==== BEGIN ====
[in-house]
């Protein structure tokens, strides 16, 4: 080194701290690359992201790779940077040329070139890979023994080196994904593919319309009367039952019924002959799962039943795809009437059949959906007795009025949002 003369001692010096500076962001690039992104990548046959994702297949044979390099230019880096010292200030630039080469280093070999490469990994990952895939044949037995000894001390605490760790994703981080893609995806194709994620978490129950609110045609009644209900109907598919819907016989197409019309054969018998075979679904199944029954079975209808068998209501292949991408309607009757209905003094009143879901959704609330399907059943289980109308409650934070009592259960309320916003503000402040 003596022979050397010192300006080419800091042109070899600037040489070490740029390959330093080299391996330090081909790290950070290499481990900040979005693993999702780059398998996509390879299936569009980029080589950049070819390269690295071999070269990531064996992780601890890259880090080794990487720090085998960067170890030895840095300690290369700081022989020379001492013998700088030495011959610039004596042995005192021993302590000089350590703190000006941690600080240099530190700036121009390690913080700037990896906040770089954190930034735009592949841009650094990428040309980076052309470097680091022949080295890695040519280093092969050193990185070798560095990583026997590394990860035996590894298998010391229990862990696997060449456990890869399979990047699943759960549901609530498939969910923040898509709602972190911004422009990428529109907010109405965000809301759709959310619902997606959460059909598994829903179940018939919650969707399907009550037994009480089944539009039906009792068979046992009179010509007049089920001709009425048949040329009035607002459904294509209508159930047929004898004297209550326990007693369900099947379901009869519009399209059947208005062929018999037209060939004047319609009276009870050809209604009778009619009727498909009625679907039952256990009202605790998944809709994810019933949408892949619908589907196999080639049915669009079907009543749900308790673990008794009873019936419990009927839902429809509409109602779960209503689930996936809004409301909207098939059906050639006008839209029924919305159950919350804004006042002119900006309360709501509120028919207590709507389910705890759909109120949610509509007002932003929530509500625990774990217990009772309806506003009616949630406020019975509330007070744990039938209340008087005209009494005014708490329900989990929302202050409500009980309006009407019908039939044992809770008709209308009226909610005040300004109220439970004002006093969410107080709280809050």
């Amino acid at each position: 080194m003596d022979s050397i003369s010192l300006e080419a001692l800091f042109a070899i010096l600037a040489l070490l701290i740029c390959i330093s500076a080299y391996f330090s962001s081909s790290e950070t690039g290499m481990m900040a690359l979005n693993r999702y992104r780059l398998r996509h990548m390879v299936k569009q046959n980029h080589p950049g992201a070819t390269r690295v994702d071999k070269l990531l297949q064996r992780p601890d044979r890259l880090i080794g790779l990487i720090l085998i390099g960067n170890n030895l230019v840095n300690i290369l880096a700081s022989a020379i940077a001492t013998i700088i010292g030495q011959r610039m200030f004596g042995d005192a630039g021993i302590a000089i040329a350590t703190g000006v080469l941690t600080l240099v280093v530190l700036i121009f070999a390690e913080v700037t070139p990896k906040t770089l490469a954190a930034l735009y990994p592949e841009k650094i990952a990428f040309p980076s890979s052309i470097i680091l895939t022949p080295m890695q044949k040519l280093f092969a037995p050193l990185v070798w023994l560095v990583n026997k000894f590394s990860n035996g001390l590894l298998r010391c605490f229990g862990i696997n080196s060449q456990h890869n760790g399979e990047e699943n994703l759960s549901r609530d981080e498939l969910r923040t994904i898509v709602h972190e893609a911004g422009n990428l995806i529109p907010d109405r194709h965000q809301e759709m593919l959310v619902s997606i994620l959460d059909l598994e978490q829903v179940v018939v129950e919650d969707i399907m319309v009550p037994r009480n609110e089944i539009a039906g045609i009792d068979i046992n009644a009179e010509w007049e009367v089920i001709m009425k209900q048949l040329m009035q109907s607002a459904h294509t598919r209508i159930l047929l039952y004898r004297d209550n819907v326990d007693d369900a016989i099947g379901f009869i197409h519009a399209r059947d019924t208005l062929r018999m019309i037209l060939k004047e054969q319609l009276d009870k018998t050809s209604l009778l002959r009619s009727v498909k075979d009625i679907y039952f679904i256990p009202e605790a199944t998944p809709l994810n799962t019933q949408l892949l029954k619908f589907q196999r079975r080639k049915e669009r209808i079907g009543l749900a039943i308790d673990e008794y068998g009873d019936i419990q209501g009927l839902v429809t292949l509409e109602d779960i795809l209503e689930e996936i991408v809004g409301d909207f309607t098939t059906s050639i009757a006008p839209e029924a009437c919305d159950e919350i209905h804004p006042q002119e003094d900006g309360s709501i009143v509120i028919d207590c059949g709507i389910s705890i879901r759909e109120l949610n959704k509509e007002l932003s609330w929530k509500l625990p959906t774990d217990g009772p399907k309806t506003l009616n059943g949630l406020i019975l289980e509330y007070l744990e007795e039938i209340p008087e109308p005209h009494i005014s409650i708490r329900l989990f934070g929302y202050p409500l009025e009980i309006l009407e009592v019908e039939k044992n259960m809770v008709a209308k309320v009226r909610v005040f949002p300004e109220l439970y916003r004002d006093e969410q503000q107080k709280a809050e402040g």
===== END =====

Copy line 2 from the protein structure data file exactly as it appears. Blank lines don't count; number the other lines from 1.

């Protein structure tokens, strides 16, 4: 080194701290690359992201790779940077040329070139890979023994080196994904593919319309009367039952019924002959799962039943795809009437059949959906007795009025949002 003369001692010096500076962001690039992104990548046959994702297949044979390099230019880096010292200030630039080469280093070999490469990994990952895939044949037995000894001390605490760790994703981080893609995806194709994620978490129950609110045609009644209900109907598919819907016989197409019309054969018998075979679904199944029954079975209808068998209501292949991408309607009757209905003094009143879901959704609330399907059943289980109308409650934070009592259960309320916003503000402040 003596022979050397010192300006080419800091042109070899600037040489070490740029390959330093080299391996330090081909790290950070290499481990900040979005693993999702780059398998996509390879299936569009980029080589950049070819390269690295071999070269990531064996992780601890890259880090080794990487720090085998960067170890030895840095300690290369700081022989020379001492013998700088030495011959610039004596042995005192021993302590000089350590703190000006941690600080240099530190700036121009390690913080700037990896906040770089954190930034735009592949841009650094990428040309980076052309470097680091022949080295890695040519280093092969050193990185070798560095990583026997590394990860035996590894298998010391229990862990696997060449456990890869399979990047699943759960549901609530498939969910923040898509709602972190911004422009990428529109907010109405965000809301759709959310619902997606959460059909598994829903179940018939919650969707399907009550037994009480089944539009039906009792068979046992009179010509007049089920001709009425048949040329009035607002459904294509209508159930047929004898004297209550326990007693369900099947379901009869519009399209059947208005062929018999037209060939004047319609009276009870050809209604009778009619009727498909009625679907039952256990009202605790998944809709994810019933949408892949619908589907196999080639049915669009079907009543749900308790673990008794009873019936419990009927839902429809509409109602779960209503689930996936809004409301909207098939059906050639006008839209029924919305159950919350804004006042002119900006309360709501509120028919207590709507389910705890759909109120949610509509007002932003929530509500625990774990217990009772309806506003009616949630406020019975509330007070744990039938209340008087005209009494005014708490329900989990929302202050409500009980309006009407019908039939044992809770008709209308009226909610005040300004109220439970004002006093969410107080709280809050």